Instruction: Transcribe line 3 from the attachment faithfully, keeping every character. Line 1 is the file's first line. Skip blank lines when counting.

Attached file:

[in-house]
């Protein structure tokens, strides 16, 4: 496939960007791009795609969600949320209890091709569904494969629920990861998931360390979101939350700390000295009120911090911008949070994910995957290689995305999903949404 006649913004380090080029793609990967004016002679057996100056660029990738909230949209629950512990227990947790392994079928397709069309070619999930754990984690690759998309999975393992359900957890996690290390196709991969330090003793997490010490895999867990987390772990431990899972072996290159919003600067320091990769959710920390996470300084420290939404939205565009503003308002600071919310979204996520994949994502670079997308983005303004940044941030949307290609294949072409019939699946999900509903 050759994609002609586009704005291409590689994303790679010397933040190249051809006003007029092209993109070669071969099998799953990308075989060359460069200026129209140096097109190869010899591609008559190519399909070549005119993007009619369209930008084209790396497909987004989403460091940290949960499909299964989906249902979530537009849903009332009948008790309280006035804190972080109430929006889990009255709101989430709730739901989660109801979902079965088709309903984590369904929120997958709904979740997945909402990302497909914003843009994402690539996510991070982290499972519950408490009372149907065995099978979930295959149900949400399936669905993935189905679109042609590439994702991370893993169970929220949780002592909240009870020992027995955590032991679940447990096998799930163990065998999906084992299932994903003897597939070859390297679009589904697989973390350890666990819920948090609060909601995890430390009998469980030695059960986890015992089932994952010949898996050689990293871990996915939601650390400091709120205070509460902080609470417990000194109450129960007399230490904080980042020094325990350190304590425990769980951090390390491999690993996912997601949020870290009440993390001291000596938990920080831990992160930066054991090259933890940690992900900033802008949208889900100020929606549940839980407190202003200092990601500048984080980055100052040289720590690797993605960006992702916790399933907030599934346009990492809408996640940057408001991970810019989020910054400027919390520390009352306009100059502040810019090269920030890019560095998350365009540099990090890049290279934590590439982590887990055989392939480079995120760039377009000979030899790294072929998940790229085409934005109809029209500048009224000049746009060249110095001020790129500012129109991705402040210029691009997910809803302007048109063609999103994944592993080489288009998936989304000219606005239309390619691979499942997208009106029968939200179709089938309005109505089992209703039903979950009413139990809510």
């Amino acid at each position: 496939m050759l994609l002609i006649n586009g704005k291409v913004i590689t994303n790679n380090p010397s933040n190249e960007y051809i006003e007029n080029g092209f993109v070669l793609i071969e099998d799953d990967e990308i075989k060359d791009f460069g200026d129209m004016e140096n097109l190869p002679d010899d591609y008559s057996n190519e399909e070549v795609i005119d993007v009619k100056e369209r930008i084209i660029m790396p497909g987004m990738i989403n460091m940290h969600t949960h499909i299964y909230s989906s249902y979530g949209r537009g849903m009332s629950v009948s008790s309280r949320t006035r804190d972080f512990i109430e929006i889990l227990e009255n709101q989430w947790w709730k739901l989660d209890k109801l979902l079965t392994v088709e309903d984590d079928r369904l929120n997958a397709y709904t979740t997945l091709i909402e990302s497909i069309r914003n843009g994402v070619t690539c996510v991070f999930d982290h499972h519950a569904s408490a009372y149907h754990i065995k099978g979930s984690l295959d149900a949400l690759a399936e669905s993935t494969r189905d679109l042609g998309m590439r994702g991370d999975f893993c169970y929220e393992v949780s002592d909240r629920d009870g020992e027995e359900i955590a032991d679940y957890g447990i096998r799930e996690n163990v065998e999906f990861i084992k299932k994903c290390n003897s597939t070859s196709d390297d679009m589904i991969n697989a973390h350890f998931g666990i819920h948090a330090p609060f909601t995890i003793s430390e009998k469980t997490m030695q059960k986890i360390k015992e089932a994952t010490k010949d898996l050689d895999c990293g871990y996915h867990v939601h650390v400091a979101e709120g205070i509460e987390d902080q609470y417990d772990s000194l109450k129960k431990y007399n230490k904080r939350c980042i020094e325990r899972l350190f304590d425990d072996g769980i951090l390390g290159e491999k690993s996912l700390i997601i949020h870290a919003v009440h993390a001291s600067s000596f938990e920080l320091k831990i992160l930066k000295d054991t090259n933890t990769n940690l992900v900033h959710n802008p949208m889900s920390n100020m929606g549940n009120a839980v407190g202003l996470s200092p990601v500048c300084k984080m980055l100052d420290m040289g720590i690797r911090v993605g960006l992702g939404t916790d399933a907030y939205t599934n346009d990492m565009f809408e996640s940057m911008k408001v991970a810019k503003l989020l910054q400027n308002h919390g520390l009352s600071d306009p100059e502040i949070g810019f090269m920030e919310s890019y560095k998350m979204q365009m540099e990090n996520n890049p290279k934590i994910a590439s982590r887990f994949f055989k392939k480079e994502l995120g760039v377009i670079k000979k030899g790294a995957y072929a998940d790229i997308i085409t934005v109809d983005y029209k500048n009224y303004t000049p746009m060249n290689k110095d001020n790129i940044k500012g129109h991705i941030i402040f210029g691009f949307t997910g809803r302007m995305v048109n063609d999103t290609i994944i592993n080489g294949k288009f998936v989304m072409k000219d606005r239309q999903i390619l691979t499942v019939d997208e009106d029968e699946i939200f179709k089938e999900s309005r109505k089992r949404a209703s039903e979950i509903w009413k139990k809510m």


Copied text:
């Amino acid at each position: 496939m050759l994609l002609i006649n586009g704005k291409v913004i590689t994303n790679n380090p010397s933040n190249e960007y051809i006003e007029n080029g092209f993109v070669l793609i071969e099998d799953d990967e990308i075989k060359d791009f460069g200026d129209m004016e140096n097109l190869p002679d010899d591609y008559s057996n190519e399909e070549v795609i005119d993007v009619k100056e369209r930008i084209i660029m790396p497909g987004m990738i989403n460091m940290h969600t949960h499909i299964y909230s989906s249902y979530g949209r537009g849903m009332s629950v009948s008790s309280r949320t006035r804190d972080f512990i109430e929006i889990l227990e009255n709101q989430w947790w709730k739901l989660d209890k109801l979902l079965t392994v088709e309903d984590d079928r369904l929120n997958a397709y709904t979740t997945l091709i909402e990302s497909i069309r914003n843009g994402v070619t690539c996510v991070f999930d982290h499972h519950a569904s408490a009372y149907h754990i065995k099978g979930s984690l295959d149900a949400l690759a399936e669905s993935t494969r189905d679109l042609g998309m590439r994702g991370d999975f893993c169970y929220e393992v949780s002592d909240r629920d009870g020992e027995e359900i955590a032991d679940y957890g447990i096998r799930e996690n163990v065998e999906f990861i084992k299932k994903c290390n003897s597939t070859s196709d390297d679009m589904i991969n697989a973390h350890f998931g666990i819920h948090a330090p609060f909601t995890i003793s430390e009998k469980t997490m030695q059960k986890i360390k015992e089932a994952t010490k010949d898996l050689d895999c990293g871990y996915h867990v939601h650390v400091a979101e709120g205070i509460e987390d902080q609470y417990d772990s000194l109450k129960k431990y007399n230490k904080r939350c980042i020094e325990r899972l350190f304590d425990d072996g769980i951090l390390g290159e491999k690993s996912l700390i997601i949020h870290a919003v009440h993390a001291s600067s000596f938990e920080l320091k831990i992160l930066k000295d054991t090259n933890t990769n940690l992900v900033h959710n802008p949208m889900s920390n100020m929606g549940n009120a839980v407190g202003l996470s200092p990601v500048c300084k984080m980055l100052d420290m040289g720590i690797r911090v993605g960006l992702g939404t916790d399933a907030y939205t599934n346009d990492m565009f809408e996640s940057m911008k408001v991970a810019k503003l989020l910054q400027n308002h919390g520390l009352s600071d306009p100059e502040i949070g810019f090269m920030e919310s890019y560095k998350m979204q365009m540099e990090n996520n890049p290279k934590i994910a590439s982590r887990f994949f055989k392939k480079e994502l995120g760039v377009i670079k000979k030899g790294a995957y072929a998940d790229i997308i085409t934005v109809d983005y029209k500048n009224y303004t000049p746009m060249n290689k110095d001020n790129i940044k500012g129109h991705i941030i402040f210029g691009f949307t997910g809803r302007m995305v048109n063609d999103t290609i994944i592993n080489g294949k288009f998936v989304m072409k000219d606005r239309q999903i390619l691979t499942v019939d997208e009106d029968e699946i939200f179709k089938e999900s309005r109505k089992r949404a209703s039903e979950i509903w009413k139990k809510m």